When China’s CNOOC withdrew its $18.5 billion all-cash offer to buy US oil company Unocal in early August, it cited “the political environment in the US” as the reason for not sweetening its bid to top a rival offer from Chevron, a major US oil company. Hong Kong-based CNOOC, which is 70%-owned by the Chinese government and is the country’s third-largest oil producer, said the political reaction in the US to its offer was regrettable and unjustified.
It was also ill-advised, says Robbert Van Batenburg, head of research at Louis Capital Markets, a New York-based broker-dealer of equities and derivatives. “The US should embrace foreign direct investment,” he says. “FDI is always a good thing for our economy.”
China is making a positive contribution to the US economy and financial markets, a fact that is often overlooked in reports on its trade surplus, Van Batenburg says. The US economy is strong, not only because of robust domestic consumption but also because of growing demand for US exports in China and other emerging-market countries, he adds. The benefit to the US is not limited to exports but includes low inflation, he says.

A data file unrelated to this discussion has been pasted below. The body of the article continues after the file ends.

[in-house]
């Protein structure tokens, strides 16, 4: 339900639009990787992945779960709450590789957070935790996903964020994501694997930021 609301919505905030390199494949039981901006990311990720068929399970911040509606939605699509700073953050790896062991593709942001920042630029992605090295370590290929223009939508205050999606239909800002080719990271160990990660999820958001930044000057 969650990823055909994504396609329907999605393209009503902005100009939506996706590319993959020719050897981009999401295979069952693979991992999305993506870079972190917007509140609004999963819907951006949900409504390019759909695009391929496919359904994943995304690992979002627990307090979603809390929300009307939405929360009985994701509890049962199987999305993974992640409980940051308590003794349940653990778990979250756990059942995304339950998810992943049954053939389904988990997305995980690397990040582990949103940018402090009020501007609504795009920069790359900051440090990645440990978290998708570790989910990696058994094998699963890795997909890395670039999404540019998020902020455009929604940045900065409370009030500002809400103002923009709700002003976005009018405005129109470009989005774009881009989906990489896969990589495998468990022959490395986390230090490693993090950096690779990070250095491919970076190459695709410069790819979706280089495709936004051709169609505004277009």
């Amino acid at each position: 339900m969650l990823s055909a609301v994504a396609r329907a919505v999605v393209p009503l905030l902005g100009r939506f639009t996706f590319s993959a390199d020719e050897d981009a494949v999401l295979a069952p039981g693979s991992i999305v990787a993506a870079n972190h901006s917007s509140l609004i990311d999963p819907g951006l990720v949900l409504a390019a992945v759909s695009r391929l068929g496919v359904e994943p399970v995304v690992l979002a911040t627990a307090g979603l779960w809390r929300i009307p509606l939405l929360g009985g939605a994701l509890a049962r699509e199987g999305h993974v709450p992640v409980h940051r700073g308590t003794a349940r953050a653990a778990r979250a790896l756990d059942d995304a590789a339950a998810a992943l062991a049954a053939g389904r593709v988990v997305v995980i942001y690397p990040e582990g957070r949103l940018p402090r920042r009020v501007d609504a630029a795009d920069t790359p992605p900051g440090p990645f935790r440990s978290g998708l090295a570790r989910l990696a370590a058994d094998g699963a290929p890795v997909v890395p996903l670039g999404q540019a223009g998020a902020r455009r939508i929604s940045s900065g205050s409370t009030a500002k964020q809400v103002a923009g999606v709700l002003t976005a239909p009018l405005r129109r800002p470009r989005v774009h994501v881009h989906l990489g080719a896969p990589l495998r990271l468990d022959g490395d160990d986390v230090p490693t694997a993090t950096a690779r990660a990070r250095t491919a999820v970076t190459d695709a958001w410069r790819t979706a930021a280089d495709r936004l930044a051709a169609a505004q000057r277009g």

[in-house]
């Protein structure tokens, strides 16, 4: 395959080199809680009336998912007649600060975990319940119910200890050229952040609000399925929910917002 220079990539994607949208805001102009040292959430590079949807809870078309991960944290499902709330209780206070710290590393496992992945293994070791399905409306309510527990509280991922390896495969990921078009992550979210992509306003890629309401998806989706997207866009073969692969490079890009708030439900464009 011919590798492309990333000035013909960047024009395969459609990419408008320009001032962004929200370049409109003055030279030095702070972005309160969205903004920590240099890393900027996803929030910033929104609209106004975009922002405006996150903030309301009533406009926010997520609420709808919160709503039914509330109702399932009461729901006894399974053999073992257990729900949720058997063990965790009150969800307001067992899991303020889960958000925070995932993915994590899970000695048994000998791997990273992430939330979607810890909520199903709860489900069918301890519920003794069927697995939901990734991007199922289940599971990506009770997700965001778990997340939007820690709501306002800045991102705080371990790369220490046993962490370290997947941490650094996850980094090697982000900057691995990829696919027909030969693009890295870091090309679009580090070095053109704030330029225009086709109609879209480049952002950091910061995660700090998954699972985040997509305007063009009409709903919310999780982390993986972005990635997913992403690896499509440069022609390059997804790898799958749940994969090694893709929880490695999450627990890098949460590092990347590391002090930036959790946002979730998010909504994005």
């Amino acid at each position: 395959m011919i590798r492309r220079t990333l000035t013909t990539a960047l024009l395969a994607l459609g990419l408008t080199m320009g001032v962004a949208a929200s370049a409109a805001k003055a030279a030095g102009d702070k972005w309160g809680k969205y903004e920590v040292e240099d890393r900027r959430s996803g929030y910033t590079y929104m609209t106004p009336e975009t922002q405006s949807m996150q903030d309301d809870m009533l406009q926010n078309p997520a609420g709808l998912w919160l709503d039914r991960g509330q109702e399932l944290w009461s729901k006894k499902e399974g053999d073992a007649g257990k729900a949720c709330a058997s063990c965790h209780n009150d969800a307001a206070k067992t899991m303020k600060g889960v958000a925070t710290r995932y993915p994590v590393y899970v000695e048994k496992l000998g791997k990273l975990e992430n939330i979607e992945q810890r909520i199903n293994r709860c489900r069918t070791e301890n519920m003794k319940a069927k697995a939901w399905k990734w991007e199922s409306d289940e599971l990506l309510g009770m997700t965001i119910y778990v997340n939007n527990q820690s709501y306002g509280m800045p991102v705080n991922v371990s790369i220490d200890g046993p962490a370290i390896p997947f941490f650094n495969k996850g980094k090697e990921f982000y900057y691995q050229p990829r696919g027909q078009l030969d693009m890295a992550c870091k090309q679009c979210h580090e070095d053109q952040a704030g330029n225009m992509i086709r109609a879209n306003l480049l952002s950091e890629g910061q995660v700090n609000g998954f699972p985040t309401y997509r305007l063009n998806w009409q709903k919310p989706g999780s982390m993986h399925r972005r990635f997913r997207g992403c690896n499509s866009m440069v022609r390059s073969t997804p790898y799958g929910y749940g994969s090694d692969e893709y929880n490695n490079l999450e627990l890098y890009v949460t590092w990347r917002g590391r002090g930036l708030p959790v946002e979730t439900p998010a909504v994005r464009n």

Most raw-material price increases have been absorbed by Chinese and other Asian manufacturers who have been unable to pass any of these costs on to the consumer, according to Van Batenburg.
Van Batenburg is also among those who believe that if China bows to US demands to revalue the yuan dramatically, inflation will return to the US economy. Tariffs would be unlikely to work either, they believe, because China could simply compensate its exporters through tax breaks.
“Protectionism has curtailed economic growth in Europe,” Van Batenburg says. “Let’s hope it doesn’t happen to the US.”
The political wrangling required to get the Central American Free Trade Agreement through the US House of Representatives by a two-vote margin, however, reflects lukewarm support at best for open markets.